We know this reason is false for several reasons:

1)      One day’s worth of oil can’t last for eight days.

2)      The earliest sources on Chanukkah (I Maccabees 4, II Maccabees 10, and Josephus’ Jewish Antiquities) mention nothing about the miracle of the oil.  (You’d think a detail like that would be one you wouldn’t forget to mention.)

3)      The earliest sources give other reasons for the eight days.  For instance, the Second Book of Maccabees, which is edited from material written by a contemporary of Judah the Maccabee, says the Maccabees established the holiday for eight days as a makeup for Succos:

It happened that on the same day on which the sanctuary had been profaned by the foreigners, the purification of the sanctuary took place, that is, on the twenty-fifth day of the same month, which was Kislev. And they celebrated it for eight days with rejoicing, in the manner of the feast of booths, remembering how not long before, during the feast of booths, they had been wandering in the mountains and caves like wild animals. Therefore bearing ivy-wreathed wands and beautiful branches and also fronds of palm, they offered hymns of thanksgiving to him who had given success to the purifying of his own holy place. They decreed by public ordinance and vote that the whole nation of the Jews should observe these days every year.                                                                (II Maccabees 10:5-8)

The miracle of the oil doesn’t show up until much much later, for instance in the Talmud, which wasn’t compiled until some 700 years after the Chanukkah story, and in other late sources, such as Pesikta Rabbasi and the Hebrew additions to Megillas Taanis.

Misconception #2: The name “Maccabee” is an acronym that stands for the Hebrew words mi chamocha ba’eilim, YHWH (Who is like you among the gods, Hashem?).

There appears to be no source for this, and it seems quite farfetched anyway.  It’s probably either a Hebraized form of the Aramaic word “hammer” or an acronym that stands for Matisyahu Kohen ben Yochanan.  (See:

Misconception #3: The Maccabees called the holiday Chanukkah, which is a contraction of חנו כה – “they rested on the 25th day[of the month Kislev].”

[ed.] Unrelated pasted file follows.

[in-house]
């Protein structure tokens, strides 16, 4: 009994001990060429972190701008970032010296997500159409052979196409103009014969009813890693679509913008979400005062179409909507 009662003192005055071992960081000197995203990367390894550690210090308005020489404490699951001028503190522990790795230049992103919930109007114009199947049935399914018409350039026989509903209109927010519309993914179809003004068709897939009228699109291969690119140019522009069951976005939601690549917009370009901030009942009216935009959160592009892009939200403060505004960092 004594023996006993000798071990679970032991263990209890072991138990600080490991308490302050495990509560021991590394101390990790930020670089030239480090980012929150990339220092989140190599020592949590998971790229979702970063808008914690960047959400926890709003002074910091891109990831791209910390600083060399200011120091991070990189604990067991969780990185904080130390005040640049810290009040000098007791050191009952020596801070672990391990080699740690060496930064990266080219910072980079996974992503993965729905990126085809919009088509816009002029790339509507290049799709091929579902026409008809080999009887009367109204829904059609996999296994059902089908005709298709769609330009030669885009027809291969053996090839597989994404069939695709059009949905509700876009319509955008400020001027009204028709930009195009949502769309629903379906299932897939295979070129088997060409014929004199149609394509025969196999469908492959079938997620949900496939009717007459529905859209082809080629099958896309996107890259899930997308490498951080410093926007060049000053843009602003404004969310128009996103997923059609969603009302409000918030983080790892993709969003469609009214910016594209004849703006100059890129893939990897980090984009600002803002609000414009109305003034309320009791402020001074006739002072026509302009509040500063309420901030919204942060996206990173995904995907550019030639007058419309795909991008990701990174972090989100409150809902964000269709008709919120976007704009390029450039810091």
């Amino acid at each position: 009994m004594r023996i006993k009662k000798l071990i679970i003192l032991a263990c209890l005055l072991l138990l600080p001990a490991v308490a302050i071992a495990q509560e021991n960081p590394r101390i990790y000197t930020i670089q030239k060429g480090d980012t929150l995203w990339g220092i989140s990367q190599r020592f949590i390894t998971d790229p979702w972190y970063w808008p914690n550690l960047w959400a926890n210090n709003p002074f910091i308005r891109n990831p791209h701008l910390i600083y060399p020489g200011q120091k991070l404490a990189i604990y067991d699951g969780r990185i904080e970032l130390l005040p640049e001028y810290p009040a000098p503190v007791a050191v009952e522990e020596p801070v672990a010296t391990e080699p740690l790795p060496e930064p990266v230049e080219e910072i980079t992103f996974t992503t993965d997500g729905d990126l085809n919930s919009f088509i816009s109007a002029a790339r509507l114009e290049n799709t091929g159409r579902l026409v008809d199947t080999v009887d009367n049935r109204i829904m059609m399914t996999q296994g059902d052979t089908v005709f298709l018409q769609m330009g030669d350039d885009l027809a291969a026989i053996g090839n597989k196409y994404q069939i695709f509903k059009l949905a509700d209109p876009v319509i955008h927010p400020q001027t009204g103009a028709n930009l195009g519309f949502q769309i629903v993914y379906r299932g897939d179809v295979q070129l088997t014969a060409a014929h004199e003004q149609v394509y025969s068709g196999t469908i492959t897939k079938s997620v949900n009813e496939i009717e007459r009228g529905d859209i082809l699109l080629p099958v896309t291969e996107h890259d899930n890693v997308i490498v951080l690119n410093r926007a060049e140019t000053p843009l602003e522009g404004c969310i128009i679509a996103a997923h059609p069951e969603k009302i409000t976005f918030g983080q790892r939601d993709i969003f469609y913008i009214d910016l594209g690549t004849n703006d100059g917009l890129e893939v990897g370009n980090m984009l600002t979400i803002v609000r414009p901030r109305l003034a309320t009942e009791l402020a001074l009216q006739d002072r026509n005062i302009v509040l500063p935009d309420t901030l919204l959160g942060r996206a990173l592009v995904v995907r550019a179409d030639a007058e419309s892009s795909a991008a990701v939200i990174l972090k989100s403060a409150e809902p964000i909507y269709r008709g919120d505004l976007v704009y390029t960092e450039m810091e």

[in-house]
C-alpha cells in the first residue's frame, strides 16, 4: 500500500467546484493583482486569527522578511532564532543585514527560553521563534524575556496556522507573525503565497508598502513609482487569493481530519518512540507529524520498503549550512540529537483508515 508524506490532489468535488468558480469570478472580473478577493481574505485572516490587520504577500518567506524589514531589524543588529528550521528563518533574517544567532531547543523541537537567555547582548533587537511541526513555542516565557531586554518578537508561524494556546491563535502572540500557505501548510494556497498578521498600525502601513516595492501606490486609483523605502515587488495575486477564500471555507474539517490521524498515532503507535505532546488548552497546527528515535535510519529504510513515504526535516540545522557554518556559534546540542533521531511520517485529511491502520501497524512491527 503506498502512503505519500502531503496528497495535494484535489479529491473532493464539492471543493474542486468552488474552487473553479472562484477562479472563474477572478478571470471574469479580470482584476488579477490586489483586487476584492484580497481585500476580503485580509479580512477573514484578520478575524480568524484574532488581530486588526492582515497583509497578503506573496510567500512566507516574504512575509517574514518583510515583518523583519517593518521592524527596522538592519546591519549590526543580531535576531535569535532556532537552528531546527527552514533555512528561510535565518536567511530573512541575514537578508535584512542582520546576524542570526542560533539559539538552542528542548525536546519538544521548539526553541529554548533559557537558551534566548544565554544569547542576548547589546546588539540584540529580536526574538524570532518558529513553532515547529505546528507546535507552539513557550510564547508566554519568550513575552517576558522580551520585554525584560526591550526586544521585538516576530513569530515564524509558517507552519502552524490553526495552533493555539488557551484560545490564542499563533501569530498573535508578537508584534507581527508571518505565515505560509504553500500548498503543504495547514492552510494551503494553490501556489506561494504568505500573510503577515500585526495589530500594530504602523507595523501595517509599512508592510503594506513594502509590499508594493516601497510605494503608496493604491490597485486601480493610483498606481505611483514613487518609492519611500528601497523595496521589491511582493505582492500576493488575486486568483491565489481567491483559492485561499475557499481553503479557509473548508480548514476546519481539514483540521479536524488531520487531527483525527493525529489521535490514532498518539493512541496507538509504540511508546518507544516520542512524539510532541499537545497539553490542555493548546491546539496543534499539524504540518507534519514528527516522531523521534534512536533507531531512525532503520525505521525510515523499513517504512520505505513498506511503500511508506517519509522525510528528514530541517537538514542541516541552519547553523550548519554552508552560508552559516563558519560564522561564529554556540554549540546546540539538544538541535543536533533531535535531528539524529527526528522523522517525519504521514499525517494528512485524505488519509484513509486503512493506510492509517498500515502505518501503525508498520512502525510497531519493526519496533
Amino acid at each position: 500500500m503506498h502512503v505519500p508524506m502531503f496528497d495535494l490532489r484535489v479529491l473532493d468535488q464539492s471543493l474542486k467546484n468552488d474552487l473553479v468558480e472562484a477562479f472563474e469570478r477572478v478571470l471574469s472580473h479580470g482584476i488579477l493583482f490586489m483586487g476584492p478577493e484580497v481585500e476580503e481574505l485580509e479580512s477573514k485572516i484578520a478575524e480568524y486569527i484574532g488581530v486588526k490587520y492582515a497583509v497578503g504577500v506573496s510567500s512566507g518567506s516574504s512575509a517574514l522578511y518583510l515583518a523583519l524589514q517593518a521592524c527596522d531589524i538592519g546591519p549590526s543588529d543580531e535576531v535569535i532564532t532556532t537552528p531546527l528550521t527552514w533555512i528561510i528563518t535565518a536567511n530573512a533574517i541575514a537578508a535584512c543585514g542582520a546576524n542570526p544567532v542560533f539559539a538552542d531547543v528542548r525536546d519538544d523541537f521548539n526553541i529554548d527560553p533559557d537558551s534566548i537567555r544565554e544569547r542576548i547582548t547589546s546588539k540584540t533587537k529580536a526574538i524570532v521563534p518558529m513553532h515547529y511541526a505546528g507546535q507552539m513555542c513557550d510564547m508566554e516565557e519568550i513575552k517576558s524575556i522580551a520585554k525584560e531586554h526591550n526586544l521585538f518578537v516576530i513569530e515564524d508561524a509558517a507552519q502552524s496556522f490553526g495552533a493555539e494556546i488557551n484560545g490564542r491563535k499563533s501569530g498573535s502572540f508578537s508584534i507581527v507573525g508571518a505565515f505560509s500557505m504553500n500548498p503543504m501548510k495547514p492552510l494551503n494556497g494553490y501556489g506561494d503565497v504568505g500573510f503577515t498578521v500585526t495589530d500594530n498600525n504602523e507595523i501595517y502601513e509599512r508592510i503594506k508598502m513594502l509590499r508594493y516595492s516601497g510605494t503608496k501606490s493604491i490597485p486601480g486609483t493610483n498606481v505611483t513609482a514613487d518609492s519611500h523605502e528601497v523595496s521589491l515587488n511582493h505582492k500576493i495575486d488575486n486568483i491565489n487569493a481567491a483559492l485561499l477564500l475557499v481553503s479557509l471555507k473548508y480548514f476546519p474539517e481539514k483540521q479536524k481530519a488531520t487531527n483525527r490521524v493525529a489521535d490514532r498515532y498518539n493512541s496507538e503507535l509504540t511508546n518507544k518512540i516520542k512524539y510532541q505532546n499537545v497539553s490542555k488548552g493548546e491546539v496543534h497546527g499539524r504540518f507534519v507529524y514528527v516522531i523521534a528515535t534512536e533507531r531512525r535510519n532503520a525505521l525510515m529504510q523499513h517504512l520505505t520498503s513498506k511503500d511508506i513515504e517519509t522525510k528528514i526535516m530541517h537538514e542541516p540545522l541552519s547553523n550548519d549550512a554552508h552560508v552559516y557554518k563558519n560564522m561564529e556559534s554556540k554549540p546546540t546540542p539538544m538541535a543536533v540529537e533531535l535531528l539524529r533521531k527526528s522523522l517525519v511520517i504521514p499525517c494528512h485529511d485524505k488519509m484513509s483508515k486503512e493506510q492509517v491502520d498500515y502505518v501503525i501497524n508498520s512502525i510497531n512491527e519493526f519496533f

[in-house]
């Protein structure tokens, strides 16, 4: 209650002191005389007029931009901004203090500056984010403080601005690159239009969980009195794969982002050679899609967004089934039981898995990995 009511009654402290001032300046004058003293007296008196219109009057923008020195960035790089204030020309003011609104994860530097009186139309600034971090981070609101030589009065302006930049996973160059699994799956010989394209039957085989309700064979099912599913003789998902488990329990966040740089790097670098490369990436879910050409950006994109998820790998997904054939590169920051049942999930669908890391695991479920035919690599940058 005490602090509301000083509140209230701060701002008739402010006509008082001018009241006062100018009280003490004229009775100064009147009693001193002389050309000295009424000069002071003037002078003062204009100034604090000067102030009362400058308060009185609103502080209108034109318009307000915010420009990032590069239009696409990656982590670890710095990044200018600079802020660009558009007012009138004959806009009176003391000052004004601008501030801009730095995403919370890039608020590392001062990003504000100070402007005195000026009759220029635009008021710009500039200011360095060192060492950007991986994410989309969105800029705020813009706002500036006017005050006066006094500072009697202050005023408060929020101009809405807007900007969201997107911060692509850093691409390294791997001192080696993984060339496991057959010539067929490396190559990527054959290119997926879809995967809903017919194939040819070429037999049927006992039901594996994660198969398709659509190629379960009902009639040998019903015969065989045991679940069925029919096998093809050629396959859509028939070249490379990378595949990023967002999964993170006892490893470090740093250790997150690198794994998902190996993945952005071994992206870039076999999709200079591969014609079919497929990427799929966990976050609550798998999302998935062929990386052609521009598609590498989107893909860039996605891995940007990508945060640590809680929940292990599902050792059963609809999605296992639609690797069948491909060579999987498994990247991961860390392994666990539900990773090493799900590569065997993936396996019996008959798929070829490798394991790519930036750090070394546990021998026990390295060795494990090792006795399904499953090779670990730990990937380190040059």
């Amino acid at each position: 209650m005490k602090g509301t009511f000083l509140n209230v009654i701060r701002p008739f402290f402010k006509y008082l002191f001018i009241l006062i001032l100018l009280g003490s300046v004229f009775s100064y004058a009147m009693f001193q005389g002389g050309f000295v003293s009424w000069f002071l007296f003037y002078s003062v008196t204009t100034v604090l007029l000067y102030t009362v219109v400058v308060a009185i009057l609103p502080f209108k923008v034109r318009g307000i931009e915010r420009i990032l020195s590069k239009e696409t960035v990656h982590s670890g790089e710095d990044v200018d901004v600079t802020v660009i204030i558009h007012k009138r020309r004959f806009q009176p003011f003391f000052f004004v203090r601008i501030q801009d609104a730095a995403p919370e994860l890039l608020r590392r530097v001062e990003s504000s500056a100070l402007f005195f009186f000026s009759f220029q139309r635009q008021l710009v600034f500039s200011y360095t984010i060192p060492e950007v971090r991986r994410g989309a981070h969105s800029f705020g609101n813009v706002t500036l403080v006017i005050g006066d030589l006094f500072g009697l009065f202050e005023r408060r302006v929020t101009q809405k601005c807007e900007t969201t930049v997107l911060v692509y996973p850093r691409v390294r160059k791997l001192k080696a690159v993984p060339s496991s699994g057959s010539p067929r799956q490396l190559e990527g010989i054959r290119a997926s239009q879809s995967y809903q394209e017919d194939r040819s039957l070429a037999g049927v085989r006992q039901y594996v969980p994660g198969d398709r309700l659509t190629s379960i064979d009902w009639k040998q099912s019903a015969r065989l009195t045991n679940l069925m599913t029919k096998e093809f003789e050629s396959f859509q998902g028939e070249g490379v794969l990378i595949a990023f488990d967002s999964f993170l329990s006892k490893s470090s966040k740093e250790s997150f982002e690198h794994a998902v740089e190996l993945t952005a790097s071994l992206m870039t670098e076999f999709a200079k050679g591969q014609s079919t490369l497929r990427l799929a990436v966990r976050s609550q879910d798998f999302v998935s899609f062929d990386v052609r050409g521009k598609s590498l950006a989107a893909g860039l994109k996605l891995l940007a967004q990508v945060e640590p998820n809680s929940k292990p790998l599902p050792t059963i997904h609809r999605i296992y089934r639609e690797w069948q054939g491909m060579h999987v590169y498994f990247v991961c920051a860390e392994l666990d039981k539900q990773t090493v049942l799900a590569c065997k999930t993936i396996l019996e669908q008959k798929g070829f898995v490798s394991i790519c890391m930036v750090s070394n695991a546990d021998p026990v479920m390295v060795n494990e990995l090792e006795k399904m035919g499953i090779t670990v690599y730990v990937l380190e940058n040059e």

1)          חנו doesn’t mean “they rested;” it means “they camped.”

2)          We know the holiday wasn’t called Chanukkah until later, because Josephus writes towards the end of the first century CE that it was called, not Chanukkah, but Lights:

Now Judas celebrated the festival of the restoration of the sacrifices of the temple for eight days, and omitted no sort of pleasures thereon; but he feasted them upon very rich and splendid sacrifices; and he honored God, and delighted them by hymns and psalms. Nay, they were so very glad at the revival of their customs, when, after a long time of intermission, they unexpectedly had regained the freedom of their worship, that they made it a law for their posterity, that they should keep a festival, on account of the restoration of their temple worship, for eight days. And from that time to this we celebrate this festival, and call it Lights. I suppose the reason was, because this liberty beyond our hopes appeared to us; and that thence was the name given to that festival.

It seems the first mention of the name Chanukkah, which means “dedication (as in “to dedicate a new altar in the Temple”) appears in the New Testament, out of all places, in John 10:22.

Misconception #4: What do we celebrate on Chanukkah?

As we have seen above in the words of II Maccabees and in Josephus’ words, the holiday was established to celebrate religious freedom.  It would be a shame to think that Chanukkah is a time to celebrate the miracle of the oil and focus on the oily Chanukkah foods like latkes and donuts.  The Jews at that time were celebrating that they regained their freedom to worship as they saw fit, so why should Jews today celebrate for any other reason?

Can you think of any others?  Do you celebrate religious freedom on Chanukkah or other things?

Special thanks go to Rabbi Barry Freundel, Ph.D., in whose graduate school course I learned most of the above.